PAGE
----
Today I watched Karen's makerkaren   Video about building a circuit from a schematic:

 

  https://www.element14.com/community/docs/DOC-91328/l/the-learning-circuit-34-making-a-circuit-from-a-schematic?sr=inbox&ru=360462

 

At first thought one might wonder what an old dog like me who has been playing with electronics for the last 62 years could learn from a beginners level 11 minute lesson on making a circuit from a schematic. As it turns out there is always a lot to learn from the members of this forum whether they are young or old, experienced or inexperienced and Karen's presentations are always a must watch for me.

 

Today I got two benefits from watching the show. The first benefit was watching how easily Karen flipped the board from one side to another for parts placement and soldering. While I had seen circuit board holders before, I had never seen one used and being a bit on the slow side I never realized, that with the amount of circuit board work I do, they could be a real benefit. So tonight I found one on line that would suit my needs and ordered it.

 

https://www.newark.com/aven/17010/circuit-board-holder-adjustable/dp/30Y9494?st=circuit%20board%20holder

 

The second thing that I received from watching Karen's video was an inspiration. I dawned on me how often I am frustrated or have to jury rig something to hold a component in place so it can be soldered. A lot of the components that I use for my builds are salvage components and as such they usually have short leads. When the components have long leads this isn't such a problem as the leads can be skewed to the board to hold the part in place. When I use a short lead component however,  I can place the component where I want it on the proto board but as soon as I turn the board over to solder the part, it falls or moves out of place. Many times it is just the case of not being tight to the board. While a part at a strange angle is functional, to me it is not acceptable.

 

The solution is this component clamp which I plan to use with my new circuit board.

 

  

The clamp was constructed from 12 AWG copper wire, 1/8" ID Brass Tubing, 1/8" OD Brass Rod, and an old twist spring. The copper wire was cut to the desired length and then formed using pliers. The 1/8" brass rod was cut slightly larger than the 1/8" brass tube so that the tube could fit over the rod and provide a bearing for the clamp finger to pivot on. The spring was the most difficult part as I soldered the clamp together before I figured out how to do the spring. Duh! Fortunately I was able to thread the spring onto the wire and then thread it again around the corner and onto the pivot. The two widely spaced fingers on the solder side of the board give ample room to get at the pads so that they can be soldered. If you look closely at the end of the finger that holds the component you will see that I have soldered a small brass pad to the wire. The purpose of the pad is to give me enough surface area so that I can use the clamp to hold headers and sharp topped components in place like this:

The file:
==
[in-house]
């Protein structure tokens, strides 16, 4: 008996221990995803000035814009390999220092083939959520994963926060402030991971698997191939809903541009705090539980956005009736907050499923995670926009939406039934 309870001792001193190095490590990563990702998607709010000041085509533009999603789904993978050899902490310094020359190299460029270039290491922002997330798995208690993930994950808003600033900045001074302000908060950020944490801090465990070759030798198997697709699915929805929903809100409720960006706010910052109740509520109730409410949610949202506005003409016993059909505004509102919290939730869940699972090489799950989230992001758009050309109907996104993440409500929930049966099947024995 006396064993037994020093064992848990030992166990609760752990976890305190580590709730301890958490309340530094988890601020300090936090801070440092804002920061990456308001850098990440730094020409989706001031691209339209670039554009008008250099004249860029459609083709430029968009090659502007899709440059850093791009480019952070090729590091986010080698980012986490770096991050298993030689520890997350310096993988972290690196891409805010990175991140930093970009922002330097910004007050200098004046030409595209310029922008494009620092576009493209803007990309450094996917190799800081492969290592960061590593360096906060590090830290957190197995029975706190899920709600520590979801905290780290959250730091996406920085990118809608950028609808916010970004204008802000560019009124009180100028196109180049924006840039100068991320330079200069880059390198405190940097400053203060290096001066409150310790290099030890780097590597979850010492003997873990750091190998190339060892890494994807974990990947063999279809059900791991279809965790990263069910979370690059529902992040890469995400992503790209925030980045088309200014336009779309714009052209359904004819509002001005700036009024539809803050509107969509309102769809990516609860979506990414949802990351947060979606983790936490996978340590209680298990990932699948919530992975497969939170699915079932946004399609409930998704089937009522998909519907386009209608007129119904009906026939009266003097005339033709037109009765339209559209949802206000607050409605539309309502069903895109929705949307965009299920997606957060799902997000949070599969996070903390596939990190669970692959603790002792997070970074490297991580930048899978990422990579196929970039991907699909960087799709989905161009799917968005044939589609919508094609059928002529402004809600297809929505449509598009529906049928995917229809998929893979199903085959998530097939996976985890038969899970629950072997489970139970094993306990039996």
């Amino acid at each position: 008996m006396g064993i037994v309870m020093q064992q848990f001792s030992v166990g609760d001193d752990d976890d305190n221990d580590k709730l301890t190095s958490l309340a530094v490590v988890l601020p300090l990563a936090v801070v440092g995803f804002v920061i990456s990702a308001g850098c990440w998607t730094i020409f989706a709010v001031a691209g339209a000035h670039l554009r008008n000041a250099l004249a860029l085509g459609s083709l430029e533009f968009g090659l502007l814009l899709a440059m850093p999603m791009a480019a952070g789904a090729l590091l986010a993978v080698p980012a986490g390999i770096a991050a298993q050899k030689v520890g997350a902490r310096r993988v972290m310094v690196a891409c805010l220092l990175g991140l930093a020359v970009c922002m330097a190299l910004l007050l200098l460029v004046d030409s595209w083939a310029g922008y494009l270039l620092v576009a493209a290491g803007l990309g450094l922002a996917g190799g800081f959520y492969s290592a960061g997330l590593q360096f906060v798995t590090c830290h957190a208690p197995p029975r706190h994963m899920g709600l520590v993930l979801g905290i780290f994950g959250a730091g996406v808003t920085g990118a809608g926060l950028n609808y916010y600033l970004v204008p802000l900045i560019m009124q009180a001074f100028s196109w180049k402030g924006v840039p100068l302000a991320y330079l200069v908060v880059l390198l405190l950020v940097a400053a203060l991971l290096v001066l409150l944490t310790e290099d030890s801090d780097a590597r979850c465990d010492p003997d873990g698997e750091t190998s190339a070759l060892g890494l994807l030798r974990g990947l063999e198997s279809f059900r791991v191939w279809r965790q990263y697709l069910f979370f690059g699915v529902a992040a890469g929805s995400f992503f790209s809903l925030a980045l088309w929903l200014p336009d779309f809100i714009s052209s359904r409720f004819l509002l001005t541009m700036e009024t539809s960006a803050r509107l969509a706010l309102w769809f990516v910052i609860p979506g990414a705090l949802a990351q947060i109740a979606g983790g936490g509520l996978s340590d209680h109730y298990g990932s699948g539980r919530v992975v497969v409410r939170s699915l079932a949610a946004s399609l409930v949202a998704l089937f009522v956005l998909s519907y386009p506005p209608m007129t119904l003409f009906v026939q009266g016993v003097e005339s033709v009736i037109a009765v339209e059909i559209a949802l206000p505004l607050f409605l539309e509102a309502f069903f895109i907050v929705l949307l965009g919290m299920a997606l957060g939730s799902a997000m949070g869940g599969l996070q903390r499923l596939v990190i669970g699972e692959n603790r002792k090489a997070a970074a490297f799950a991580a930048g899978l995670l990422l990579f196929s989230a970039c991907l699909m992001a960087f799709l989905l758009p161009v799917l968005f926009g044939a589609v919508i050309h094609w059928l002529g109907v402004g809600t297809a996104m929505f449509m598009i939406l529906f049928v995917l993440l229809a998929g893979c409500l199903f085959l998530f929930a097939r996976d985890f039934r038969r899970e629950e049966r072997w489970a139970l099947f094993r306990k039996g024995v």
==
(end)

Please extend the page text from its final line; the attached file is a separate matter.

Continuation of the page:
Here are a couple examples of how the clamp works to hold short lead components in place so the board can be turned over and the leads soldered.

 

 

Here we have a 555 timer. Traditionally I will bend a couple leads over to hold the IC and after soldering one lead I will apply pressure to the component, heat the pad again, and seat the component to the board. Now the new clamp will hold the chip in place and allow the soldering of all 8 legs and no seating required.

 

  

Here we have a 470 uF cap with short leads. As you can see it will be a breeze to solder in place thanks to the clamp.

 

A special Thanks to Karen, element 14, and the Producers of the Learning Circuit for tonight's fun in my shop.

 

John